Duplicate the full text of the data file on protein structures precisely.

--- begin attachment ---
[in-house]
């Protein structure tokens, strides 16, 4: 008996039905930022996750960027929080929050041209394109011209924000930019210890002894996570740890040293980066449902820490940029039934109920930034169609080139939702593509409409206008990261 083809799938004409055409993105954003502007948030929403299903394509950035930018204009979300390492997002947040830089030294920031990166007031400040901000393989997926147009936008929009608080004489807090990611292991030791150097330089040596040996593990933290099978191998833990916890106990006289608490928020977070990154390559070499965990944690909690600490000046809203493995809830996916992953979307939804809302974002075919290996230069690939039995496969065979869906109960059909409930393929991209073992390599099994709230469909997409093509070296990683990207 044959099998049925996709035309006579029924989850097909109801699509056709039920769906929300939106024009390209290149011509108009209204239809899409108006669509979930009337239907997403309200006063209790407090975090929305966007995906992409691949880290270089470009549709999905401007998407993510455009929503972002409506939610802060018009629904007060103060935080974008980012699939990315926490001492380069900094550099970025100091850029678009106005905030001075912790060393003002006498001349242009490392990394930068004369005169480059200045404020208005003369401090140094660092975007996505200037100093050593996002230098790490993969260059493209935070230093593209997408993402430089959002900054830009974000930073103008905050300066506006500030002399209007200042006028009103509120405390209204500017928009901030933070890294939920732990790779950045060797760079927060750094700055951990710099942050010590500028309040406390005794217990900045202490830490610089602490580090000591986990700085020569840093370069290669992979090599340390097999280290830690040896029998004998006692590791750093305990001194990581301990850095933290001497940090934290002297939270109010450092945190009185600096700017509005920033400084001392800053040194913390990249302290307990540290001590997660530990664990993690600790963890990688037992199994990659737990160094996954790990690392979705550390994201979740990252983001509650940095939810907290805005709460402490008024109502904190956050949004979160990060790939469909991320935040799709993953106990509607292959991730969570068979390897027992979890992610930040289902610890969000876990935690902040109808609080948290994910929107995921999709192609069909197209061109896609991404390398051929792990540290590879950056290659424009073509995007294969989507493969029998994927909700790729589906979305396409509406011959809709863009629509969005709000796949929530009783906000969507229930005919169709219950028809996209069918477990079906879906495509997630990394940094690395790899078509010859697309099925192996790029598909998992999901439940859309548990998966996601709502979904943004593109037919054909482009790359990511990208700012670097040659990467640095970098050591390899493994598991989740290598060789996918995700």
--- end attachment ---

[in-house]
């Protein structure tokens, strides 16, 4: 008996039905930022996750960027929080929050041209394109011209924000930019210890002894996570740890040293980066449902820490940029039934109920930034169609080139939702593509409409206008990261 083809799938004409055409993105954003502007948030929403299903394509950035930018204009979300390492997002947040830089030294920031990166007031400040901000393989997926147009936008929009608080004489807090990611292991030791150097330089040596040996593990933290099978191998833990916890106990006289608490928020977070990154390559070499965990944690909690600490000046809203493995809830996916992953979307939804809302974002075919290996230069690939039995496969065979869906109960059909409930393929991209073992390599099994709230469909997409093509070296990683990207 044959099998049925996709035309006579029924989850097909109801699509056709039920769906929300939106024009390209290149011509108009209204239809899409108006669509979930009337239907997403309200006063209790407090975090929305966007995906992409691949880290270089470009549709999905401007998407993510455009929503972002409506939610802060018009629904007060103060935080974008980012699939990315926490001492380069900094550099970025100091850029678009106005905030001075912790060393003002006498001349242009490392990394930068004369005169480059200045404020208005003369401090140094660092975007996505200037100093050593996002230098790490993969260059493209935070230093593209997408993402430089959002900054830009974000930073103008905050300066506006500030002399209007200042006028009103509120405390209204500017928009901030933070890294939920732990790779950045060797760079927060750094700055951990710099942050010590500028309040406390005794217990900045202490830490610089602490580090000591986990700085020569840093370069290669992979090599340390097999280290830690040896029998004998006692590791750093305990001194990581301990850095933290001497940090934290002297939270109010450092945190009185600096700017509005920033400084001392800053040194913390990249302290307990540290001590997660530990664990993690600790963890990688037992199994990659737990160094996954790990690392979705550390994201979740990252983001509650940095939810907290805005709460402490008024109502904190956050949004979160990060790939469909991320935040799709993953106990509607292959991730969570068979390897027992979890992610930040289902610890969000876990935690902040109808609080948290994910929107995921999709192609069909197209061109896609991404390398051929792990540290590879950056290659424009073509995007294969989507493969029998994927909700790729589906979305396409509406011959809709863009629509969005709000796949929530009783906000969507229930005919169709219950028809996209069918477990079906879906495509997630990394940094690395790899078509010859697309099925192996790029598909998992999901439940859309548990998966996601709502979904943004593109037919054909482009790359990511990208700012670097040659990467640095970098050591390899493994598991989740290598060789996918995700």